Facebook Teaches Journalists How to Be Popular

Facebook, the virtual friend-making machine invented by a socially handicapped Harvard computer whiz*, has published a note teaching journalists how increase their followings.

It is not a primer on the acquisition of friends. In September, Facebook introduced “Subscribe,” an option which allows other users to receive only your public updates. You can encourage subscribers to hang on your every word without having to let them into your photo albums, contact information, etc. It’s just one of many new Internet-based relationship categories (Gchat sources, Twitter crushes) for which journalists (an historically unpopular race) should be grateful.

Do you think these people would read  your stories if you were out hawking papers on the corner? Do you think they would talk to you if they knew you came to work dressed like that? Acquiring many Facebook subscribers is the ideal way to get your stories out to the kind of people who don’t read newspapers and fashion yourself as a pseudocelebrity in their eyes.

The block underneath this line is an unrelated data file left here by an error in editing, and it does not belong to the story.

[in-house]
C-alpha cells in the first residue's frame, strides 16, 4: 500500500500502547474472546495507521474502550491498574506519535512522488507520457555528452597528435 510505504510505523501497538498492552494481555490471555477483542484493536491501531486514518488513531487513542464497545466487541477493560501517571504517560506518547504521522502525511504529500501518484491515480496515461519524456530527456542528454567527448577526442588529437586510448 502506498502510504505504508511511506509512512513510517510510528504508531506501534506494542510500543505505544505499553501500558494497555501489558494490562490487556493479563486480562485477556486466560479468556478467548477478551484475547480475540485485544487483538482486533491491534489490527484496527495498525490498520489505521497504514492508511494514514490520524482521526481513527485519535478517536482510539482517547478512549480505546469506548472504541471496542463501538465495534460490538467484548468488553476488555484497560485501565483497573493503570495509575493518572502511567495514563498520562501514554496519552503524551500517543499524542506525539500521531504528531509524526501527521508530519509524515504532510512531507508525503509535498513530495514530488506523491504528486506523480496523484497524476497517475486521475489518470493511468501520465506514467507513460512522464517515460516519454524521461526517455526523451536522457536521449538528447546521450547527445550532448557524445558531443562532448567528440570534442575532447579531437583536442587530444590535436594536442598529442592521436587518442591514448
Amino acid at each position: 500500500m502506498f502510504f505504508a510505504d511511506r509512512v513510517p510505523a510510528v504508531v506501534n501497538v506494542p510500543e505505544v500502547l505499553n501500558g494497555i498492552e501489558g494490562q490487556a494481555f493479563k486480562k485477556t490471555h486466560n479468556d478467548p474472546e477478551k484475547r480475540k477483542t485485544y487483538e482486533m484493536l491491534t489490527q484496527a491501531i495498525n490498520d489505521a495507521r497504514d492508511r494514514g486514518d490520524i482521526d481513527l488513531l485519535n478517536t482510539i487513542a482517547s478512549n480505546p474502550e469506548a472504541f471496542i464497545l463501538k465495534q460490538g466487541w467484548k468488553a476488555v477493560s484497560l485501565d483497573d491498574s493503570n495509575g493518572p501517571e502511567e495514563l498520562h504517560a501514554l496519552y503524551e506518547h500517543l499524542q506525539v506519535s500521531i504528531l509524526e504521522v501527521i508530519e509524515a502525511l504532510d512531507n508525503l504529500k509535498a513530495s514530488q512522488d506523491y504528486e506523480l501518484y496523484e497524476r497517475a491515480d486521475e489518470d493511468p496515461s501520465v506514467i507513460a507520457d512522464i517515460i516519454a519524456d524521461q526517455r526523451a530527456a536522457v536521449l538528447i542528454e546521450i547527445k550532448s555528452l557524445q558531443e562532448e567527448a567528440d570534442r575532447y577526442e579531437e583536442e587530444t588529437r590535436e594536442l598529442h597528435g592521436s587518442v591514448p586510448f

So, for the newsroom troglodytes, a few tips and tricks for making your posts the most seductive to new subscribers, courtesy Facebook:

  • Be relevant. “Commentary and analysis on current events and breaking news receives 3x as many likes and 2x as many shares as the average post.”
  • Acknowledge the existence of others. “Reader shout-outs can increase in feedback by as much as 4x. Also, asking for recommendations can lead to a 3x increase in comments above an average post.”
  • Be smart. “In-depth analyses on global issues can yield a 1.5x increase in likes and 2.5x increase in shares.”
  • Be something to look at. “Powerful photos can yield an increase of a 2x inengagement (likes, comments and shares). Also, behind-the-scenes photos resulted in up to a 4x increase in engagement (likes, comments, shares).”
  • Be funny. “Jokes in posts or a humorous picture can yield a 1.5x increase in likes and almost 5x increase in shares. Humor often shows the lighter and more personal side of the journalist, which is likely why it results in higher engagement.

Not so different from making friends and influencing people IRL, huh? Except when you do it on Facebook, the company is gathering everything you and your readers say, running it through sentiment analysis, and selling the data to your competitors at Politico. Keep up the good work!

*Disclaimer: We only watched the trailer of the Social Network.



  Facebook Teaches Journalists How to Be Popular